It has been a difficult period for Mercedes - from 2014 to 2020 the Brackley-based squad enjoyed a spell of pure dominance but has since enjoyed a challenging time in Formula 1.
In 2022 the sport started operating under new technical regulations and Mercedes' instantly discovered a hindering problem in porpoising as the car bounced uncomfortably down the straight, adding to the fact that the challenger was inherently slow.
The zero sidepod concept that it has since abandoned brought it just a singular race victory, courtesy of George Russell at the Sao Paulo Grand Prix in 2022.
Mercedes was once again off the pace this year and endured its first winless campaign since 2011.
Toto Wolff spoke to select media including RacingNews365 to assert that there is no finger-pointing going on behind the scenes.
“This is something we have been instilling in the organization straight from 2013,” Wolff stated.
“We blame the problem and not the person. We are a safe environment, nobody got fired because of non-performance. We always find solutions.
“If a department doesn't perform, it's my fault. Because then I haven't provided the right framework or wasn't part of hiring the right people.
“It makes no sense to blame someone who's not doing good enough because everybody is trying their best.
“This is the mindset we have in the organization. So no blame culture, we stuck to it, which I'm very proud of.”
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No thoughts of stepping down
Wolff revealed that he is bearing the weight of Mercedes' struggles over the last two years.
“It's tough because I keep hammering myself,” he said. “You can say this is a physics problem and not a mystics problem or not an organisational topic.
“It’s more that we got the physics wrong. I keep questioning myself and my contribution all the time, because I feel myself as the team, as do many others.
“So in difficult times I wake up in the morning [and ask] what is it that I need to do?”
However, despite the hardships that Mercedes has faced, Wolff has endured no thoughts of stepping down from his leadership role.
“No, I don't,” he said when asked if he ever ponders himself resigning. “Because I still think that I can contribute to the team in my area of expertise.
“And that is, I think, keeping it together, although I'm very emotional sometimes. But they know me so well, that I have these difficult moments on Sunday night. I can contribute.
“Unfortunately, I haven’t found someone where I would say: 'I think that person has more energy, more drive, more skill and all of these factors that I believe are important to be a Team Principal'.”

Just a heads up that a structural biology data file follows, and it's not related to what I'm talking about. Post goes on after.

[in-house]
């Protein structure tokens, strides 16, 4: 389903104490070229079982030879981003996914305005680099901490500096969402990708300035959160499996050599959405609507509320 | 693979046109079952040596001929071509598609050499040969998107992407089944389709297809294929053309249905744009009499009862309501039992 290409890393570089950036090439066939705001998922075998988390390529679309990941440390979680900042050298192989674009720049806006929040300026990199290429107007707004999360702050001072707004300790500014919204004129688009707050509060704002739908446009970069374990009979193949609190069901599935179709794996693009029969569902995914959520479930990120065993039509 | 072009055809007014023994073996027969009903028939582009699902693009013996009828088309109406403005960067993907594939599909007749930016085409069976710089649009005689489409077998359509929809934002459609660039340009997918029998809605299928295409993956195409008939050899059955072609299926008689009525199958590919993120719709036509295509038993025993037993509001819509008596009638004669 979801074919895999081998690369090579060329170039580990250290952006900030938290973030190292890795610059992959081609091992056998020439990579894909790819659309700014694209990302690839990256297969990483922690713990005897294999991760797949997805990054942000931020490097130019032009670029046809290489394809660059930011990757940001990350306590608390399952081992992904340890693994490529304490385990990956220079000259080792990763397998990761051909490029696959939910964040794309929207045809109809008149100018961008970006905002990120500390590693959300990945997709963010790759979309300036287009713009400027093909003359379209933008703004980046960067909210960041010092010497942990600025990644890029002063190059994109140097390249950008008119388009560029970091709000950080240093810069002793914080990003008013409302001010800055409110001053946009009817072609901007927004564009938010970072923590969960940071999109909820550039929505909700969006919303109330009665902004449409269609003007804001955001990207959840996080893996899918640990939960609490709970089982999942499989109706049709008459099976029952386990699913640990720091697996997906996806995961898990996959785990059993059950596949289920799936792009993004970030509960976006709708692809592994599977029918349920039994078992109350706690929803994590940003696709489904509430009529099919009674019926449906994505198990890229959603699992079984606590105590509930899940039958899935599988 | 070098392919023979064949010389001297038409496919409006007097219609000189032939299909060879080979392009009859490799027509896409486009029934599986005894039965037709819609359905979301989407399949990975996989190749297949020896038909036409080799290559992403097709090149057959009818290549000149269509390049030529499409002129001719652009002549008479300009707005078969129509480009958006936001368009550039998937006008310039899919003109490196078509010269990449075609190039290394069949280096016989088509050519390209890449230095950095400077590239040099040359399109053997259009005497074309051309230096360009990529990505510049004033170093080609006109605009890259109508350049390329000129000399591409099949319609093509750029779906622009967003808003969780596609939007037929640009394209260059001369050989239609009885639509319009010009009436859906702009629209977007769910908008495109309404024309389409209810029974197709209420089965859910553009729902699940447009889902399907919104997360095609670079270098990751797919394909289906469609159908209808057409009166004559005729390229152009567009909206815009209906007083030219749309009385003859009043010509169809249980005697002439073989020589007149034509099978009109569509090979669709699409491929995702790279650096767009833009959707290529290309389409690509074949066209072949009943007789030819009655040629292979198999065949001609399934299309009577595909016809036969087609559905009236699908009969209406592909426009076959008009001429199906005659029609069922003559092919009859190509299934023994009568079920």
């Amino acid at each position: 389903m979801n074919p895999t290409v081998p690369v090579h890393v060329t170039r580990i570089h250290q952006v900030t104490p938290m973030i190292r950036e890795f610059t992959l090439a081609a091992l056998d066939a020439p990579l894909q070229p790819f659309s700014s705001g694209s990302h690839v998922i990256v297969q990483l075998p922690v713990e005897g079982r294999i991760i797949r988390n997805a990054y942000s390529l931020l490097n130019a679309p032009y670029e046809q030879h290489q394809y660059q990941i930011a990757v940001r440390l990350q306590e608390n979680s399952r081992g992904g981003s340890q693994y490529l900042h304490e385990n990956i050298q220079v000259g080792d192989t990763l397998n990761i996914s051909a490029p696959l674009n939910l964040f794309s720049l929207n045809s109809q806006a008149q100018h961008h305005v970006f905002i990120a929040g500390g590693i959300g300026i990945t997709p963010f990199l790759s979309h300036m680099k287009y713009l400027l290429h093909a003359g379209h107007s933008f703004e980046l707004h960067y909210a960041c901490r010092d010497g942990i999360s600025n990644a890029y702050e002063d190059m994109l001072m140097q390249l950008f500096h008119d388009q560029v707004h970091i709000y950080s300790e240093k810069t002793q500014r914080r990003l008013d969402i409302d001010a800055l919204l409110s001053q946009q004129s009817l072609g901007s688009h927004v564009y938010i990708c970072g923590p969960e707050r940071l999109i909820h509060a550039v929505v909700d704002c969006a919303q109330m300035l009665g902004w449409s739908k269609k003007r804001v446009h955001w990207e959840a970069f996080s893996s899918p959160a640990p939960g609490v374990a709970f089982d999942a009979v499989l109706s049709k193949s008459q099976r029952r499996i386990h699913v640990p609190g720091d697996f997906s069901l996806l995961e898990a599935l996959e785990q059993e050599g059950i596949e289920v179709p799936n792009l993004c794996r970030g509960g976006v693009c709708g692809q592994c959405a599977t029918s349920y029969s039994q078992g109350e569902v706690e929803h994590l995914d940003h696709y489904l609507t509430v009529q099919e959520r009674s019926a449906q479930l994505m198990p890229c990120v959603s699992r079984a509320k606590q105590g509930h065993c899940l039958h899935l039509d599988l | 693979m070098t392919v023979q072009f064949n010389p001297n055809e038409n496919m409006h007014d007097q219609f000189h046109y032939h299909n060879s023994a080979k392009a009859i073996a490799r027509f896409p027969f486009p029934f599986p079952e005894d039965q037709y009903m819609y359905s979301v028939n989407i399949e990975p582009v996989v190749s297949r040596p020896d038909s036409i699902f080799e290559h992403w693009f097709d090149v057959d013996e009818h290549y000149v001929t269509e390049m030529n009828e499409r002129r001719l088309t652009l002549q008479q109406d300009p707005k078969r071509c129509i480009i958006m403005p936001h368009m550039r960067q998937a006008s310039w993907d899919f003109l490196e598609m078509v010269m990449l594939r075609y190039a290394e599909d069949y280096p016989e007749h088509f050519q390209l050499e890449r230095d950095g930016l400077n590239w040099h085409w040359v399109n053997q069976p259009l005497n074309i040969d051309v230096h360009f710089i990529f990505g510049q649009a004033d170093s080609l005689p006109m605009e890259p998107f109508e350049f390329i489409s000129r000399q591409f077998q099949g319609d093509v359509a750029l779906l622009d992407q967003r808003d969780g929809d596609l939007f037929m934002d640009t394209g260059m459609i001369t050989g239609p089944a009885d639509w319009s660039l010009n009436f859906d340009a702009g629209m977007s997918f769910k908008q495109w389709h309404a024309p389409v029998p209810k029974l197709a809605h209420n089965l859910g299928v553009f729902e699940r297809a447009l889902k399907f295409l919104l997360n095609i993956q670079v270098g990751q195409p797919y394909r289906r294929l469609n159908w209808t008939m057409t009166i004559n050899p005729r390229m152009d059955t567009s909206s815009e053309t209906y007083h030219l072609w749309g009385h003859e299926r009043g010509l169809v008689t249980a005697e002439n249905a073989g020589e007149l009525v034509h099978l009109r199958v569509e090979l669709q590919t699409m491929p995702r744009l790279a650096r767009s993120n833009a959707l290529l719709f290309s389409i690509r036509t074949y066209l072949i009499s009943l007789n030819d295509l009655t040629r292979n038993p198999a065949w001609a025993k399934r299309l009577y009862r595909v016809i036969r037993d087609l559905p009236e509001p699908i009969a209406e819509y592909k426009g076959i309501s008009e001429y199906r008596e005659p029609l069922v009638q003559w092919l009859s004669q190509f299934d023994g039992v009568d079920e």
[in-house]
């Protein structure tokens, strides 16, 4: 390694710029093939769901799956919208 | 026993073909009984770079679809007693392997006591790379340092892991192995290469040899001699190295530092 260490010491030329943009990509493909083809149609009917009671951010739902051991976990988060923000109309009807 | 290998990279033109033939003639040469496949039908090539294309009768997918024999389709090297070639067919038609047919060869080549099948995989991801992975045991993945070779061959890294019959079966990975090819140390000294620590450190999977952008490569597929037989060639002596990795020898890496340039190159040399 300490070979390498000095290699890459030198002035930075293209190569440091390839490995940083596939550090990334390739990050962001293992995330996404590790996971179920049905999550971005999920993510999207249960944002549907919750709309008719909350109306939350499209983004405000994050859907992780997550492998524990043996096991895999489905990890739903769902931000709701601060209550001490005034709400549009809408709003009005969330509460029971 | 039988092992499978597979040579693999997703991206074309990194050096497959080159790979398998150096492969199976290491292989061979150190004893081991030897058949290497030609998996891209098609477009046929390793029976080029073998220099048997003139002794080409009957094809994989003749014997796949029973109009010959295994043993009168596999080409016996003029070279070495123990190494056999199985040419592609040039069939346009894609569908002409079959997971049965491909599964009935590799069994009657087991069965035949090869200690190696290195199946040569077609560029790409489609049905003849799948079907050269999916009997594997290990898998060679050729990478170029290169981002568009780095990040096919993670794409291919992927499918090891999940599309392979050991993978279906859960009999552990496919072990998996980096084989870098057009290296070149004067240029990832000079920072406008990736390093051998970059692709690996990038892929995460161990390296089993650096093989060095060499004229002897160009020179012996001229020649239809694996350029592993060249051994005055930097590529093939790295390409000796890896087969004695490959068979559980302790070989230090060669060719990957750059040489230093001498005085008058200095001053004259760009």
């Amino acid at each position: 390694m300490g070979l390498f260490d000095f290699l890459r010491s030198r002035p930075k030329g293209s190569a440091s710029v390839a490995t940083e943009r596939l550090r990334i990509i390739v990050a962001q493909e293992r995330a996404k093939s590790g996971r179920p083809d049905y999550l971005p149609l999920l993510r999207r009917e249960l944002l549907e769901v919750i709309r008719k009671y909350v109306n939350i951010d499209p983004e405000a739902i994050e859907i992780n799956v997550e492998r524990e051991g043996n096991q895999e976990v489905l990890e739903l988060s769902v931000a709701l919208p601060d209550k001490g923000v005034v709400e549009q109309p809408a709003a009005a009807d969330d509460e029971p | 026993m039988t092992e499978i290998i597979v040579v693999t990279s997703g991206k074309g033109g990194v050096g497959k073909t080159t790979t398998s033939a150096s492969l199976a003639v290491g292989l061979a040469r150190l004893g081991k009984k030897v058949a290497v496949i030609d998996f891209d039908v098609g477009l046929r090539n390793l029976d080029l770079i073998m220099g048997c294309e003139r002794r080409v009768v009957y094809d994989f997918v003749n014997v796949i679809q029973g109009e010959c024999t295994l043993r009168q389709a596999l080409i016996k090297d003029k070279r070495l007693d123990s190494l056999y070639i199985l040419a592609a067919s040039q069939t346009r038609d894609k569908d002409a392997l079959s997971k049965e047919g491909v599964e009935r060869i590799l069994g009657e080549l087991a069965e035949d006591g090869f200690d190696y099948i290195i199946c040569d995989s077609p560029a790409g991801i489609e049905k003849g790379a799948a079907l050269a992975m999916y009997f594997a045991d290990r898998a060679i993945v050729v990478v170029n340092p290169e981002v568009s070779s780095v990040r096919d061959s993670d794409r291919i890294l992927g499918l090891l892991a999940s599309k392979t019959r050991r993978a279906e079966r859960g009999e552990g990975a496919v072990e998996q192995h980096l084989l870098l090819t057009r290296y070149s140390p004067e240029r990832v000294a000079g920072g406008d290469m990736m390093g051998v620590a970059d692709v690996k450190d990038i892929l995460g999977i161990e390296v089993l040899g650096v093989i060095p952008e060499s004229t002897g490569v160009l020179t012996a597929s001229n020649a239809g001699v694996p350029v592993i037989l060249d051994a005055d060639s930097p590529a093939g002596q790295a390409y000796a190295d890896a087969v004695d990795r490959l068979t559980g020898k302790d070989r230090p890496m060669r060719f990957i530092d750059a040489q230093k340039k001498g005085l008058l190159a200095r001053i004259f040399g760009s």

There's no specific goal in mind for Wolff before he leaves Mercedes as he backed himself to continue to perform at a high level.
“We've seen situations when a Team Principal is no longer performing at his best think about Ron Dennis or Frank Williams, you don't want to hold on to it,” he said.
“In 2012, I was eager to be the Team Principal of Williams, and we did it together. My title was Executive Director because I forced it in a way because I said to Frank, ‘I want to run this’.
“I feel I will never be in that situation.”
Wolff's clear vision
While Wolff is adamant that he is the right person to continue leading Mercedes, the Austrian asserted that he is open to organisational changes to improve the squad.
“I'm always on the lookout of what is the organisational structure of the future. And maybe it's different. Maybe there’s not a Team Principal or a CEO.
“As the head of Mercedes Benz Motorsport. I'm responsible for 2500 people, all of the engine side, all of the chassis side and all of the other programs in Mercedes.
“I'm an owner of the team. So I look at it with a perspective of 20 years, the next 20 years. And I would like to be fighting for championships.
“Whenever I feel the moment it's time to change the leadership, I wouldn’t mind whether that's good or bad. We’re doing this together with many other people. This is for me not like a coach or manager or trainer and saying, 'I want to go out on the high end, leave a legacy’.
“This is my thinking, I'm not going anywhere. And I hope that we're winning many, many more - but I don't feel any entitlement.”
Wolff pointed to examples of organisational structures in the United States as an example of how the Mercedes set-up could look in the future.
“There might be different leadership on the day-to-day, but it doesn't mean that I'm not involved anymore,” he said.
“For me when I look at US teams, you have Robert Kraft [New England Patriots CEO] or Jerry Jones [owner of Dallas Cowboys].
“They are they're very involved in what the team does, but they have a coach, the manager, the CEO and all these people that are that are running it on the day-to-day.”